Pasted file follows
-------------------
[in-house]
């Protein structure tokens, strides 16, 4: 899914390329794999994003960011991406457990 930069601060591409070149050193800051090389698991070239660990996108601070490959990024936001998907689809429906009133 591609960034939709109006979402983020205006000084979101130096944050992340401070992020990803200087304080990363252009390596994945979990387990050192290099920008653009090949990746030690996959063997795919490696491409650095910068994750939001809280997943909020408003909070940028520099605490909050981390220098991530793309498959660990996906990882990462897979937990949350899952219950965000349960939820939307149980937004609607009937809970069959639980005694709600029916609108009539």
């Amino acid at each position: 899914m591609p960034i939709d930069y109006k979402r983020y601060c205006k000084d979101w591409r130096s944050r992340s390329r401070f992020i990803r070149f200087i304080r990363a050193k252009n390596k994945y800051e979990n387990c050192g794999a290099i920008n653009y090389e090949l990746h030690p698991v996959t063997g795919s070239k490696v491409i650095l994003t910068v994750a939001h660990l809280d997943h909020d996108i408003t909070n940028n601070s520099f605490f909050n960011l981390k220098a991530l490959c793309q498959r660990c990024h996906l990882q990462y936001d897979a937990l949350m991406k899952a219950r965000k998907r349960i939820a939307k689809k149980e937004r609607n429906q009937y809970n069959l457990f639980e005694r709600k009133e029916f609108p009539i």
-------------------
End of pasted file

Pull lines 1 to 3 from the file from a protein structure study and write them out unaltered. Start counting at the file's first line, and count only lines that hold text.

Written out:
[in-house]
């Protein structure tokens, strides 16, 4: 899914390329794999994003960011991406457990 930069601060591409070149050193800051090389698991070239660990996108601070490959990024936001998907689809429906009133 591609960034939709109006979402983020205006000084979101130096944050992340401070992020990803200087304080990363252009390596994945979990387990050192290099920008653009090949990746030690996959063997795919490696491409650095910068994750939001809280997943909020408003909070940028520099605490909050981390220098991530793309498959660990996906990882990462897979937990949350899952219950965000349960939820939307149980937004609607009937809970069959639980005694709600029916609108009539």
């Amino acid at each position: 899914m591609p960034i939709d930069y109006k979402r983020y601060c205006k000084d979101w591409r130096s944050r992340s390329r401070f992020i990803r070149f200087i304080r990363a050193k252009n390596k994945y800051e979990n387990c050192g794999a290099i920008n653009y090389e090949l990746h030690p698991v996959t063997g795919s070239k490696v491409i650095l994003t910068v994750a939001h660990l809280d997943h909020d996108i408003t909070n940028n601070s520099f605490f909050n960011l981390k220098a991530l490959c793309q498959r660990c990024h996906l990882q990462y936001d897979a937990l949350m991406k899952a219950r965000k998907r349960i939820a939307k689809k149980e937004r609607n429906q009937y809970n069959l457990f639980e005694r709600k009133e029916f609108p009539i």